Russia (specific to the metals and mining sectors):
Section 223(a) of the Countering America's Adversaries Through Sanctions Act (CAATSA) states that the “Secretary of the Treasury may determine that a person meets one or more of the criteria in section 1(a) of Executive Order No. 13662 if that person is a state-owned entity operating in the . . . metals and mining sector of the economy of the Russian Federation.” In practice, this means OFAC may impose blocking sanctions or sectoral sanctions, as described above. To date, OFAC has not issued a directive placing sectoral sanctions on U.S. persons dealings with individuals and entities operating in one or both of these sectors. However, on April 6, 2018, OFAC exercised its power to use blocking sanctions by designating one of Russia’s largest aluminum producers, Rusal, as an SDN for being owned or controlled by, directly or indirectly, EN+ Group and Oleg Deripaska. This designation was a result of Rusal’s affiliation with a sanctioned individual and entity. While Rusal was not necessarily sanctioned for its role in the metals and mining sectors, OFAC nonetheless demonstrated it is willing to target entities operating in these sectors. U.S. persons dealing with parties in these sectors need to be aware of evolving changes in Russian sanctions and must be prudent about determining whether the parties are on a sanctions list or owned, 50 percent or more, directly or indirectly by sanctioned parties.
Despite some easing of restrictions during the Obama Administration, the United States still maintains a comprehensive embargo on trade and other transactions involving Cuba. As a result, most transactions involving persons subject to U.S. jurisdiction related to Cuba continue to be prohibited absent authorization from OFAC in the form of a general or specific license. Exports and reexports of U.S.-origin goods, technology, and software are also generally prohibited absent exceptions to the relevant regulations.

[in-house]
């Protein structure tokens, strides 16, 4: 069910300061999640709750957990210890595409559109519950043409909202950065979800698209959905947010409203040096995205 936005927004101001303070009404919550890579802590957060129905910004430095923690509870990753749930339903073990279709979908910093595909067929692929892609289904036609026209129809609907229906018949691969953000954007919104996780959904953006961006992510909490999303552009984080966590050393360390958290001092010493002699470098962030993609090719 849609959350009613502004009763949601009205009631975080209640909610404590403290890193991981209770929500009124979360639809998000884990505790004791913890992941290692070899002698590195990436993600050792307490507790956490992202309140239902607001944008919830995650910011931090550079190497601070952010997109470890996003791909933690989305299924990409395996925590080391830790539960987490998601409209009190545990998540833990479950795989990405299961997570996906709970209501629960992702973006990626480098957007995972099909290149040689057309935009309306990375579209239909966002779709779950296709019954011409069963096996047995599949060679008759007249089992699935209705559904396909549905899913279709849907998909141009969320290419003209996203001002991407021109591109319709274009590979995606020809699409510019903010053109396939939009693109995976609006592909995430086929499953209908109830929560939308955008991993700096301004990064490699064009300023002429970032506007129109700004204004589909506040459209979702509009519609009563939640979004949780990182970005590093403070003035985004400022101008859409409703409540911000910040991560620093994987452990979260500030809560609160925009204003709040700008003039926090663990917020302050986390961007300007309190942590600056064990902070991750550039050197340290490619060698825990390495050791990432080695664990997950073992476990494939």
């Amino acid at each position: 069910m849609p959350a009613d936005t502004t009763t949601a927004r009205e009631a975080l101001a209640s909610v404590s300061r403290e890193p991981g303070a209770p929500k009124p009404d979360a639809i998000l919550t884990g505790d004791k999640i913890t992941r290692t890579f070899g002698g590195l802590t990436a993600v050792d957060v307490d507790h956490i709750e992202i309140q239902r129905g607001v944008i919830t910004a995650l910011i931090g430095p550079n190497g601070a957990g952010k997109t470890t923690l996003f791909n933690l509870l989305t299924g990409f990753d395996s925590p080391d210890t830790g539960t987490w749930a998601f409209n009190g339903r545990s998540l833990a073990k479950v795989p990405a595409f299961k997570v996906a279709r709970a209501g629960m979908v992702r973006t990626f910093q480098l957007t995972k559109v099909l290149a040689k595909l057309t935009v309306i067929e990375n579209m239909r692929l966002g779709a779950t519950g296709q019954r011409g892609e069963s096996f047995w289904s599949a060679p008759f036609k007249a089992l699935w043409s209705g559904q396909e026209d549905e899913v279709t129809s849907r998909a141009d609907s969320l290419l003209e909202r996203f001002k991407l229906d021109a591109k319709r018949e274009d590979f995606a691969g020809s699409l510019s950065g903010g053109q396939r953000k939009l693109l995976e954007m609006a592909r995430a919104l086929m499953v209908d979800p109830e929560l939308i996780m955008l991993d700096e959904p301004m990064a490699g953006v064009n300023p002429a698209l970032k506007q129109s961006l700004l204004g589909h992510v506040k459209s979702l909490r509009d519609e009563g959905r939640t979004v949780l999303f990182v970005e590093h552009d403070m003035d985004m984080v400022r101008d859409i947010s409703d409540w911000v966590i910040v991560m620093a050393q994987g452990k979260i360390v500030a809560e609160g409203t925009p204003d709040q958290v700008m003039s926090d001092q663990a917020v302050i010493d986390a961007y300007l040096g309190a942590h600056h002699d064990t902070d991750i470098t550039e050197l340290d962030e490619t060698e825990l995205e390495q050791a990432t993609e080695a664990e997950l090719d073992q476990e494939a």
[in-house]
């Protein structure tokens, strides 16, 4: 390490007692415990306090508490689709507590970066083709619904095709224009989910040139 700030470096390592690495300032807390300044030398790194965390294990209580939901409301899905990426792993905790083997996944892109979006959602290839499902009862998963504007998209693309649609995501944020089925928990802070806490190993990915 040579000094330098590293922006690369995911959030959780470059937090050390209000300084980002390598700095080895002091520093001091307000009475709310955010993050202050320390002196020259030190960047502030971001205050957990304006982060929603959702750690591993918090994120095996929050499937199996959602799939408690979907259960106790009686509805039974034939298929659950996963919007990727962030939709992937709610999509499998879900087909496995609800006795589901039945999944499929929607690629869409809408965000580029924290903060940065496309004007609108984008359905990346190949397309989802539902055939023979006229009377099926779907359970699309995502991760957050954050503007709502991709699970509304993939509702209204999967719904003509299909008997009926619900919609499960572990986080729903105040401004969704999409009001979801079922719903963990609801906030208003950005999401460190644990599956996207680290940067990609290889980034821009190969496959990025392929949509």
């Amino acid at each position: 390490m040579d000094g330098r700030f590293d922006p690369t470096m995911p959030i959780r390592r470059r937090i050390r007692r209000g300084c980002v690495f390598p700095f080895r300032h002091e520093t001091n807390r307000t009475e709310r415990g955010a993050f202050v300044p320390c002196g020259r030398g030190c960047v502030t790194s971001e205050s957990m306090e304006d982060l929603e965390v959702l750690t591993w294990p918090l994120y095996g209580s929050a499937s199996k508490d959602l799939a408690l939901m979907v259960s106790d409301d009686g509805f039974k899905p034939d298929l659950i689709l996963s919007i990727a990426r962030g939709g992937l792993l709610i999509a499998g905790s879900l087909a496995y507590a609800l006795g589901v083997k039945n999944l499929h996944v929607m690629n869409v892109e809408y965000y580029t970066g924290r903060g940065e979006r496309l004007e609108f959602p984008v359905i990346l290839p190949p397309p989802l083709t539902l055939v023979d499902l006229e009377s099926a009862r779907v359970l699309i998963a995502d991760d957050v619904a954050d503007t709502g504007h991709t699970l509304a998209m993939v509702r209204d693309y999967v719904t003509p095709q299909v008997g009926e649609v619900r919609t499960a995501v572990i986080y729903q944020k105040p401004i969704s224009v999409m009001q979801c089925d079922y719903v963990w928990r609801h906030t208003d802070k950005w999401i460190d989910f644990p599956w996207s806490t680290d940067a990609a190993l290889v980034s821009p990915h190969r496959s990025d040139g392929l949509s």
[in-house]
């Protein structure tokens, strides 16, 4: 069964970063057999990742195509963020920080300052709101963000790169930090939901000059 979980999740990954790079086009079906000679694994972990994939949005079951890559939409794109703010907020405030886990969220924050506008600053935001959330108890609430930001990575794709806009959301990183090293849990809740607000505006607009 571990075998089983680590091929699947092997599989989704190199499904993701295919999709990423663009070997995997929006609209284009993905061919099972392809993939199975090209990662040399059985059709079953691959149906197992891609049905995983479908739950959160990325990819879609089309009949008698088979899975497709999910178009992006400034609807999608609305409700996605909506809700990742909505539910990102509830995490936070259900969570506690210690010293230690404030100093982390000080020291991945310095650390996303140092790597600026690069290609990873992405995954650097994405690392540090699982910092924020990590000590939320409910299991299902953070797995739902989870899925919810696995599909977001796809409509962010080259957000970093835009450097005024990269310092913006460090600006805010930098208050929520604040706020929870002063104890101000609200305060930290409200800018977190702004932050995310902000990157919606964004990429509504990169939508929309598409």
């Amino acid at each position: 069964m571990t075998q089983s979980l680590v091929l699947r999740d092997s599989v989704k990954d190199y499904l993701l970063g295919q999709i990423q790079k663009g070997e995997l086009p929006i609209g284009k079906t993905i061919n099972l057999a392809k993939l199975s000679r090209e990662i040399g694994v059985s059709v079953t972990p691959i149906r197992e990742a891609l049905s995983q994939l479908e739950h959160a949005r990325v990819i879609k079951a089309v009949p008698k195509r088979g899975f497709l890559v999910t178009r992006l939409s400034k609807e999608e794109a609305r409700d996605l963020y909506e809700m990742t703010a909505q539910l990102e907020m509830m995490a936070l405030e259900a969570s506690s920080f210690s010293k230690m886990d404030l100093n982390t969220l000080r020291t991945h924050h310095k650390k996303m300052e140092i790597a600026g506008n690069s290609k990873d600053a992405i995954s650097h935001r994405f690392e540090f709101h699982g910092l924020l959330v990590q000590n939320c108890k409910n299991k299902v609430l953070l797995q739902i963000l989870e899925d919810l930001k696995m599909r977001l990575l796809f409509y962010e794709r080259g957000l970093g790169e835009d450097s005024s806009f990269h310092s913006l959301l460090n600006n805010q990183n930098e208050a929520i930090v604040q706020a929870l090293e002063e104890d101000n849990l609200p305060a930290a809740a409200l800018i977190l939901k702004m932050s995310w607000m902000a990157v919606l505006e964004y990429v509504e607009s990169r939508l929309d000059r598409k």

U.S. economic sanctions in Iran are highly restrictive. U.S. persons and U.S. companies are generally prohibited from conducting any transaction or dealing related to Iran. Non-U.S. companies can be subject to U.S. secondary sanctions if they conduct significant transactions involving Iranian SDNs. Exports from the United States to Iran are prohibited, and many reexports of U.S.-origin items are similarly prohibited.
On May 8, 2018, President Trump announced that the United States is exiting from the multilateral Iran nuclear deal and fully re-imposing sanctions on Iran. Most relevant to this posting is the re-imposition of sanctions for the direct or indirect sale, supply, or transfer to or from Iran of graphite, raw, or semi-finished metals such as aluminum and steel. Additionally, General License H has been revoked, meaning foreign subsidiaries of U.S. companies are no longer authorized to conduct most commercial business involving Iran without the threat of U.S. secondary sanctions penalties. Companies currently performing activities under General License H must wind down remaining business related to Iran by November 4, 2018.